For Charley Hoffman, it had been never on Sunday this season, until now.
Hoffman sank a nine-foot birdie putt on the final hole to cap a three-under-par 69 and claim a one-stroke victory over Patrick Reed in the Valero Texas Open on the AT&T Oaks Course at TPC San Antonio.
“Finally; it’s about time,” said Hoffman, who was averaging 74.75 in the final round this season, and after squandering some good chances to win he at last claimed his fourth victory on the PGA Tour. “After being in contention every for week for the last month and not being able to get it done in the last round, that’s not me. It was nice to make that last one. I’m happy.
” … I had good feelings coming into this week and knew I needed to close the door. I knew I was close coming into the back nine and I needed to make a few birdies to have a chance coming in. along with a couple of par saves. To close the door like I did, it’s a very good, gratifying feeling.”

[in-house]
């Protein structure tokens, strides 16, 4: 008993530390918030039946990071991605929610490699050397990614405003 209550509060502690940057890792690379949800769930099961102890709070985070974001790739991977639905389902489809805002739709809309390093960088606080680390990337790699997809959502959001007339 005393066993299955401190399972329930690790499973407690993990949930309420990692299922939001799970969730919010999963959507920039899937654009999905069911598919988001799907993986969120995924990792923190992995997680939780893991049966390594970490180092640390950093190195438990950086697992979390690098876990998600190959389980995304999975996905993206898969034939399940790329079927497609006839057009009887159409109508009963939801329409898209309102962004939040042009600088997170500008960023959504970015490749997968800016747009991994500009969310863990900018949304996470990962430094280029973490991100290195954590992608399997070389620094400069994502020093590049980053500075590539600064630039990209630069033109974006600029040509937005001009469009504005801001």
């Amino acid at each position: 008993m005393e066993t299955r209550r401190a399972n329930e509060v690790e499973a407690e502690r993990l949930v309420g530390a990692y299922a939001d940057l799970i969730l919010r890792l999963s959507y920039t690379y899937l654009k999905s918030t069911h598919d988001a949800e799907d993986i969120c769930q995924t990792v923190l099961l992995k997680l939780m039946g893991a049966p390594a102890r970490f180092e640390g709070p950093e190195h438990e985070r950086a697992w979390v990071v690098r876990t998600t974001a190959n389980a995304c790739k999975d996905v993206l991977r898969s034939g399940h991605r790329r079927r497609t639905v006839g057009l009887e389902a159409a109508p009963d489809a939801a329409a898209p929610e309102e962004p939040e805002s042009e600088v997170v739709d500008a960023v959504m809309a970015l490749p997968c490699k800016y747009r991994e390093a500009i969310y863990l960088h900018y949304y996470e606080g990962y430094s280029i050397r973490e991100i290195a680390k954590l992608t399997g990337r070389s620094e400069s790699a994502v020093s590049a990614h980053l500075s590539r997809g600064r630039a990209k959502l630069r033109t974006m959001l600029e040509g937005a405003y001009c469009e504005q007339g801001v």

Hoffman, from Poway and UNLV, made a bogey on the third hole in the final round but then played the last 15 holes in a bogey-free 4-under to win for the first time since the 2014 OHL Classic at Mayakoba.
Reed, a native of San Antonio, made birdies on two of the last four holes, but his 69 left him barely short as he tried to claim his fifth victory on the circuit. He missed a nine-foot birdie putt on the 16th hole and a seven-footer for birdie on the 17th.
Then Reed almost holed a 77-foot eagle chip on the last hole before tapping in for a birdie.
Chad Collins also closed with a 69 and was two shots back in solo third, while 54-hole leader Ricky Barnes of Stockton, seeking his first PGA Tour victory in his 122nd start, struggled to a 74.
Barnes, the 2002 U.S. Amateur champion, wound up three strokes behind in a tie for fourth with Kevin Chappell (68) of Fresno and UCLA, Ryan Palmer (69), Martin Piller (70) and Billy Horschel (70).
Branden Grace of South Africa, who won for the first time on the PGA Tour last week in the RBC Heritage, shot 67 and was another shot down in a tie for ninth with Harold Varner III (69), Tom Hoge (65) and Jon Curran (71).